Pest Control: How to Kill Roaches

Published 7/21/08 (Modified 6/17/11)
By MoneyBlueBook

I have a little secret to share. Well it's not really a secret so much as it's a phobia that I've held since I was a little kid. Here's the���� secret - I am deathly afraid of household insects, but in particular - cockroaches. There, I've said it - the cat's out of the bag - go ahead and laugh, but it's not funny (maybe just a little bit). Funny or not, it's something that makes my heart beat fast, makes my pupils dilate like saucers, and summons forth caveman like instincts to grab the nearest bunny slipper or rolled up U.S. News and World Report magazine for some self-preservation-inspired bug pounding.

The mere sight of the creepy crawly legs and wiggling antennas of the common household cockroach jetting out from dark corners and scampering across bathroom counters and kitchen floors utterly freaks me out. While I don't instantly jump onto chairs, call my mommy, or scream at the top of my lungs like a little girl, I do become visibly startled and immediately shift into fight mode whenever I encounter a lost spider or resident evil roach in my apartment. I'm sure you PETA fanatics out there may be turned off by my disdain and opposition to the plight of roaches and other household vermin, but I don't care. Roaches and insects have no place in my home and I'll do whatever it takes to eradicate the pests. I've had too many unfortunate experiences and bad memories of living with roaches during my student years.

Fortunately, I'm currently at a place and time in my life where my financial means now permit me to live in a nicer home far away from roach, rat, and vermin infestation that used to plague the ghetto row houses and low cost apartment rentals where I used to live as a college and graduate student. It's been a while since I've had to deal with the nuisance of roaches or had to arm myself with high caliber anti-roach weaponry to fight off the onslaught of the mighty cockroach horde. But sometimes, scenes on TV and real life will remind me of how things used to be. Right now there's a really fascinating but disgusting show on the Discovery Channel called the Verminators that I absolutely love to watch. The reality TV show follows a crack team of household pest exterminators as they go from problem home to another, wiping out severe rat, roach, ant, maggot, spider, and even pigeon infestations. The reason I love the show is the gleeful delight and absolute warlike approach the personalities on the show exhibit towards their determination to kill off all resident bugs that infest the homes of their desperate clients. The exterminator pros show no mercy and go full out with their armament of sprays, powders, and oxygen masks to combat the invaders. One time they even brought out an actual gun to take out a mega-rat that was hiding in someone's attic. The show, while visually horrendous, brings me back to my graduate school days when I faced a massive roach infestation of my own.

My Failed Battle Against The Impressive Roach Army That Resulted In Eventual Retreat and Surrender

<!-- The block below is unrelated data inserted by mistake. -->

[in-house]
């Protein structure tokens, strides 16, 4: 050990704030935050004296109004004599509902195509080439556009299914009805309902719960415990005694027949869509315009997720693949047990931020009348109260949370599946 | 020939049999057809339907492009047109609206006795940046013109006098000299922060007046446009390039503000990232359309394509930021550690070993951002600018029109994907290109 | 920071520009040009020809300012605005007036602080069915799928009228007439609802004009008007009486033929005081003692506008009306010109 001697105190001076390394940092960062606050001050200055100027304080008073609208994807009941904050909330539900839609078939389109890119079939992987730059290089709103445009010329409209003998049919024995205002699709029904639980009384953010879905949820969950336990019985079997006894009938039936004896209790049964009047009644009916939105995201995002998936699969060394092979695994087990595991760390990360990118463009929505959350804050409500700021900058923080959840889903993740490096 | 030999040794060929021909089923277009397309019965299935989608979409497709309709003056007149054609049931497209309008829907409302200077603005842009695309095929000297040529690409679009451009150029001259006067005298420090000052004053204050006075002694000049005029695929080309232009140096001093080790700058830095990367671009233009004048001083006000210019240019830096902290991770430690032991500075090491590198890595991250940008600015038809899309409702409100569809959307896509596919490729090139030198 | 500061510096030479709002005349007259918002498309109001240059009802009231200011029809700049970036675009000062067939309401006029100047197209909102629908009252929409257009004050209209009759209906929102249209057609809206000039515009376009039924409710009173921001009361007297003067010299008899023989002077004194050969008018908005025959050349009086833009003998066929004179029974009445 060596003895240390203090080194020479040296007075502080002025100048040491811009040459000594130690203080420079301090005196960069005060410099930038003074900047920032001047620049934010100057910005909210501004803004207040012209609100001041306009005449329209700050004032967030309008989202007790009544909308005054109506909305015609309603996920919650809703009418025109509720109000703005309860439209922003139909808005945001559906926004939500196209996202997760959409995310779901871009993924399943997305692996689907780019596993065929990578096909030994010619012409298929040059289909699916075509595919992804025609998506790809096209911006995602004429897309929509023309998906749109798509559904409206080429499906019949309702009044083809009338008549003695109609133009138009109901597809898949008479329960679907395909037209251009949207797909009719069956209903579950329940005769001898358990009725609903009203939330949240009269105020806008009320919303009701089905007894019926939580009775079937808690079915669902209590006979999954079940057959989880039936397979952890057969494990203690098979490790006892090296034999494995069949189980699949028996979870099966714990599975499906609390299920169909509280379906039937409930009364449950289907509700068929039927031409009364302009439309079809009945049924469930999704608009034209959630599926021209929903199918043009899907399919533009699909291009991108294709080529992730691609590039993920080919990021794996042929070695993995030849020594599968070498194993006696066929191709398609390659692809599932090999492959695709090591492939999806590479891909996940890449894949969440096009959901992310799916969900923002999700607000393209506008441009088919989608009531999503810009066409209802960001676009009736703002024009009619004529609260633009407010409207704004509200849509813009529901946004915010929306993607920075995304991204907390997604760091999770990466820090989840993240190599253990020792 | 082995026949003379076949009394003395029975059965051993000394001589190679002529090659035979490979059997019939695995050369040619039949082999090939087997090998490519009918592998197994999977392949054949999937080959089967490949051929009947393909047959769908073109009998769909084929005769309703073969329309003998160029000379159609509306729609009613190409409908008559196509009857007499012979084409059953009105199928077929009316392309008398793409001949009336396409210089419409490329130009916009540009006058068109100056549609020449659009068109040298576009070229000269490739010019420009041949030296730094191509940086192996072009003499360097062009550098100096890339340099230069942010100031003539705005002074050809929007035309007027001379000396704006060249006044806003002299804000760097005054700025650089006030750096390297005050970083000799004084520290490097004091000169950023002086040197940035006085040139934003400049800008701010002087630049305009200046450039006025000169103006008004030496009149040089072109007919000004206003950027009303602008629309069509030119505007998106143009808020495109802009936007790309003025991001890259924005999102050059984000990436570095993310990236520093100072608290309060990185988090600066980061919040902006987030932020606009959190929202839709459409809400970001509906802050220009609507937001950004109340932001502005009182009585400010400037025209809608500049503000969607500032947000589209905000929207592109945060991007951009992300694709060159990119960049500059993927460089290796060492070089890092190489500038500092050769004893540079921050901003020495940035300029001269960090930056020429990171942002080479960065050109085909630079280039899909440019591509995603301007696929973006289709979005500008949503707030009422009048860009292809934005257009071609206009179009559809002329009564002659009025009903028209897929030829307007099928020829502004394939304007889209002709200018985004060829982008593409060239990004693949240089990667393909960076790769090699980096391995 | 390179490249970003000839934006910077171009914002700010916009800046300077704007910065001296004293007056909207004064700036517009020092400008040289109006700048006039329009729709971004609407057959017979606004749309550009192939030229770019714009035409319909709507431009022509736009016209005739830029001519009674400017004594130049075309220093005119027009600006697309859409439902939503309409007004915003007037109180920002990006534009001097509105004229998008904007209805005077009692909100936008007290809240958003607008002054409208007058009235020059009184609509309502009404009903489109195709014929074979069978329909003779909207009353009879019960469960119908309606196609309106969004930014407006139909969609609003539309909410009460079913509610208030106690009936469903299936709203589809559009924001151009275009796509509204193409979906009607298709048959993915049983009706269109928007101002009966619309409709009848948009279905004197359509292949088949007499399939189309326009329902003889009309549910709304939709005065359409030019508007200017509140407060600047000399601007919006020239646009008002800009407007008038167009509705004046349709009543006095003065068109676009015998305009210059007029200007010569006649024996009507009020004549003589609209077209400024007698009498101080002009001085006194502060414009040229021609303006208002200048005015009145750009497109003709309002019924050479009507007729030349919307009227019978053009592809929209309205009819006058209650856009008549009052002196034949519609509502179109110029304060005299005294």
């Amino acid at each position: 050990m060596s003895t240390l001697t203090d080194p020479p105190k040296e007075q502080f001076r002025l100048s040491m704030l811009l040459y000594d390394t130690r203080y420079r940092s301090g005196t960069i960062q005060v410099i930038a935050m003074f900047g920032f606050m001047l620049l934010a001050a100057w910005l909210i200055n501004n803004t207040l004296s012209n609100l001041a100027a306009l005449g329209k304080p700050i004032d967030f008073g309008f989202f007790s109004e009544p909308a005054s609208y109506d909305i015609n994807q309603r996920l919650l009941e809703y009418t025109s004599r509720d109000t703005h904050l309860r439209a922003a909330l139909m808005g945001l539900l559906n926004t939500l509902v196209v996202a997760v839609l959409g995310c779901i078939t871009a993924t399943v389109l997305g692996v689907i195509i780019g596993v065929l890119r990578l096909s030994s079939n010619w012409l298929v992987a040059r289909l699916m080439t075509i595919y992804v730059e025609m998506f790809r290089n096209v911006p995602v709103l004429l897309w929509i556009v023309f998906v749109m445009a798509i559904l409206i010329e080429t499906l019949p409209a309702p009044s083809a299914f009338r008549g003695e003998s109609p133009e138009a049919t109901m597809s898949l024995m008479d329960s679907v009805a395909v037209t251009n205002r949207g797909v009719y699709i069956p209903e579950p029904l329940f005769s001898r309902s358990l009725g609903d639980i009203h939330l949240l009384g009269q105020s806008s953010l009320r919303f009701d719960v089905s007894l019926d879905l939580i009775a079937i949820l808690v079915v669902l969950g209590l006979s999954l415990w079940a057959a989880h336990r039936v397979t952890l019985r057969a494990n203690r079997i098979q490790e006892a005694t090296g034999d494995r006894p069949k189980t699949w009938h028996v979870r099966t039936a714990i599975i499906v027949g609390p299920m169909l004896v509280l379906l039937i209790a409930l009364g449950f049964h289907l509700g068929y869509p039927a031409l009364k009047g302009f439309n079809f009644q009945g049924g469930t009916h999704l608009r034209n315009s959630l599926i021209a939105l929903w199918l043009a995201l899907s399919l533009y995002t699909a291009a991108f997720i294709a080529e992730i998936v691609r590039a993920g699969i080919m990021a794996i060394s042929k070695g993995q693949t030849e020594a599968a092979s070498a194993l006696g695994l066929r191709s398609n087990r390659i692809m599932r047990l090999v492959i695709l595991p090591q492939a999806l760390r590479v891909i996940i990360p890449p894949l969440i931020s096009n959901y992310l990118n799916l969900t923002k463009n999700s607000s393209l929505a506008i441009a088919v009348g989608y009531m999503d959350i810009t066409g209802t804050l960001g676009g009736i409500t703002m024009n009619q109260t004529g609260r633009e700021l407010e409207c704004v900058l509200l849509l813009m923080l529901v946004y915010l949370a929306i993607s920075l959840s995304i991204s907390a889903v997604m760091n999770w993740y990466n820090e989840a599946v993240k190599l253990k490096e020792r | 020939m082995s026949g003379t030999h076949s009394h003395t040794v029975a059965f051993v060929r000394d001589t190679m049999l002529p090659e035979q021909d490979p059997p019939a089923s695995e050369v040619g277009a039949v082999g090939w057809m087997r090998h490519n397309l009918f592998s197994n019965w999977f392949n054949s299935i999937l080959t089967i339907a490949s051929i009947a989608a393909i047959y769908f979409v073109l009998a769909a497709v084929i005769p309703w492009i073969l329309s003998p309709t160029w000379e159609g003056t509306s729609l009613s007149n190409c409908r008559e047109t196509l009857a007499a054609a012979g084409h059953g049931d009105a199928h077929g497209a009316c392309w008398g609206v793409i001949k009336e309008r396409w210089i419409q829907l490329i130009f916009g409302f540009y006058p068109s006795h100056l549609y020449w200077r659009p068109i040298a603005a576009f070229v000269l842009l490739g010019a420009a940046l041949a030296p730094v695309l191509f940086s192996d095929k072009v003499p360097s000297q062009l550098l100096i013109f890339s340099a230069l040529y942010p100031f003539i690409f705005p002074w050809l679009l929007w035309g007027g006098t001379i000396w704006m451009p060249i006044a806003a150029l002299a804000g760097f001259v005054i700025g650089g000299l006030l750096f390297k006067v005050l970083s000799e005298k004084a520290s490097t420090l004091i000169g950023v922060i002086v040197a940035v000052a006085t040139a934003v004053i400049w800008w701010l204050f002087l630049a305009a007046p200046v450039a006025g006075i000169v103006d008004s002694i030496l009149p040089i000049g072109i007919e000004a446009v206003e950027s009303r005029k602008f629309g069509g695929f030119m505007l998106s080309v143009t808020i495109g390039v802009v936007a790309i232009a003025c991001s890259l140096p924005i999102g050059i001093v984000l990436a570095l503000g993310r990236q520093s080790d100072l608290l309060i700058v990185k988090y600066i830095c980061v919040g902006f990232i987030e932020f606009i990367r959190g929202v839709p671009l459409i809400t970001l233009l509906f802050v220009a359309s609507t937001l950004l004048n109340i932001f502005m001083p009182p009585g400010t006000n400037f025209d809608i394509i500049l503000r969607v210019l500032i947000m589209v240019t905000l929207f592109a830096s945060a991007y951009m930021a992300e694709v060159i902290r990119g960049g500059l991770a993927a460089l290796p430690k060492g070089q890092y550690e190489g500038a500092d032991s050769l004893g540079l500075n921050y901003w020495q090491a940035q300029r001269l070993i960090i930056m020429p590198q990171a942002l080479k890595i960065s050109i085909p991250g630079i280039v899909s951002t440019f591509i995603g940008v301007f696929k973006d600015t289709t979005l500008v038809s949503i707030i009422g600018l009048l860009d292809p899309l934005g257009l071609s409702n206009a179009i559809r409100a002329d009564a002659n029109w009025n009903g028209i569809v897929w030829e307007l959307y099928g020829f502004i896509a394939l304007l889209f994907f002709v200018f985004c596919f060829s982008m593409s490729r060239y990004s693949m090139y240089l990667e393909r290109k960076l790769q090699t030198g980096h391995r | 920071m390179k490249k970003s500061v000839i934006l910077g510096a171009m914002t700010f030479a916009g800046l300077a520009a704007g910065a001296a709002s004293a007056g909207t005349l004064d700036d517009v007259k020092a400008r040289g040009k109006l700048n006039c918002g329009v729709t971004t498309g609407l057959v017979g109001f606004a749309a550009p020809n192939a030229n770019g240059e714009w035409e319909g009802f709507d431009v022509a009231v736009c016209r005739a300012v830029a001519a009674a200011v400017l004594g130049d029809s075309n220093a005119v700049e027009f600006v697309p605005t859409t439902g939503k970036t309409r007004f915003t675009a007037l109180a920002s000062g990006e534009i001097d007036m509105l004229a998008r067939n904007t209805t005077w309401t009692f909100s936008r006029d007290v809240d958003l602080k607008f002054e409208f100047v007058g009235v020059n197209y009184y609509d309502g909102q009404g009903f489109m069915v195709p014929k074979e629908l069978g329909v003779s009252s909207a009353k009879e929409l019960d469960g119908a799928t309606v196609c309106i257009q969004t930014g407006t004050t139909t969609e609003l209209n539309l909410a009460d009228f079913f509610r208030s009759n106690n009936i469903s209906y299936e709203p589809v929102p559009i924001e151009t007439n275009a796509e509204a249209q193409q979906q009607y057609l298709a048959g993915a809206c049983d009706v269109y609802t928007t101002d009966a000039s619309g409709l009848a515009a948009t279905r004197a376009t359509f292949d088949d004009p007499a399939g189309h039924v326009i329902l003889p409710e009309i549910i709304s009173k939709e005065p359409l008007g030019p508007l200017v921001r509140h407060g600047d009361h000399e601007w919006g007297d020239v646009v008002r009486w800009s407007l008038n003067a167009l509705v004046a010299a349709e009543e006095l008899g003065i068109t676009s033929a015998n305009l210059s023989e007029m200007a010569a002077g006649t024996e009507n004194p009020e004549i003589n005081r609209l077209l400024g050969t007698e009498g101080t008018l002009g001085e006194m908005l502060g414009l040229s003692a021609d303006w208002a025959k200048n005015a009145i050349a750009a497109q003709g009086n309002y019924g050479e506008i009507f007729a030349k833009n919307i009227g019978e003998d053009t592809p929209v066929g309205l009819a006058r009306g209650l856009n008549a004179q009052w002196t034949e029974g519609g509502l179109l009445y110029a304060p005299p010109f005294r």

Until recently, I've always had a roach problem wherever I lived. Even though I consider myself relatively clean when it comes keeping my home tidy, roaches always seemed to invade my home. Probably the biggest reason for that was the fact that much of my early life was spent as a financially frugal student. As I was primarily supported by my overseas-living parents during my early years, I made a conscientious decision to live in apartments and neighborhoods that were affordable, to help lessen the financial burden on my parents who had several tuitions and living expenses to pay for. But as a result of my cost saving measures, every place I've lived at was infested with vermin of all types - from rats to roaches. As indicated above, it wasn't until my recent later years in my late 20's that I've been able to move on up the financial ladder to higher class, vermin-free housing.

Probably the absolute worst out-of-control infestation experience occurred during my post law school years when I was still struggling to settle down with my fledgling law career and build a sustainable living. To keep expenses low and save money, I decided to move into a quiet garden apartment community in a suburb of Maryland. The commute was great, proximity to grocery stores was excellent, and the price seemed too good to be true - it was. Months into my lease, the nightmare began. While I maintained a clean apartment, washing my dishes after every meal and storing away all food products into air tight containers, I kept noticing the appearance of roaches. At first it was just one or two encounters a week. I squished the roaches with my shoe and flushed them down the toilet each time and hoped they would go away, but they never did. They simply started appearing in greater and greater numbers. It got to the point where everytime I turned on my bathroom light, I would see two or three small roaches hanging around the ceiling area or visibly trying to scurry into a wall corner. Each time I got chills and sweated profusely at the sight of the nightmarish invaders. Eventually, their presence spread from the bathroom and into the kitchen, and eventually into the living room. In time I started seeing them during the day as well, a warning sign that I had a serious problem. Roaches are biologically night animals. If you see one during the day, it likely indicates that you have a serious infestation as overcrowding under cabinets and refrigerators probably has forced them out into the open. For each single roach you see in the open, it probably represents hundreds more hiding behind your drywall or between your floorboards.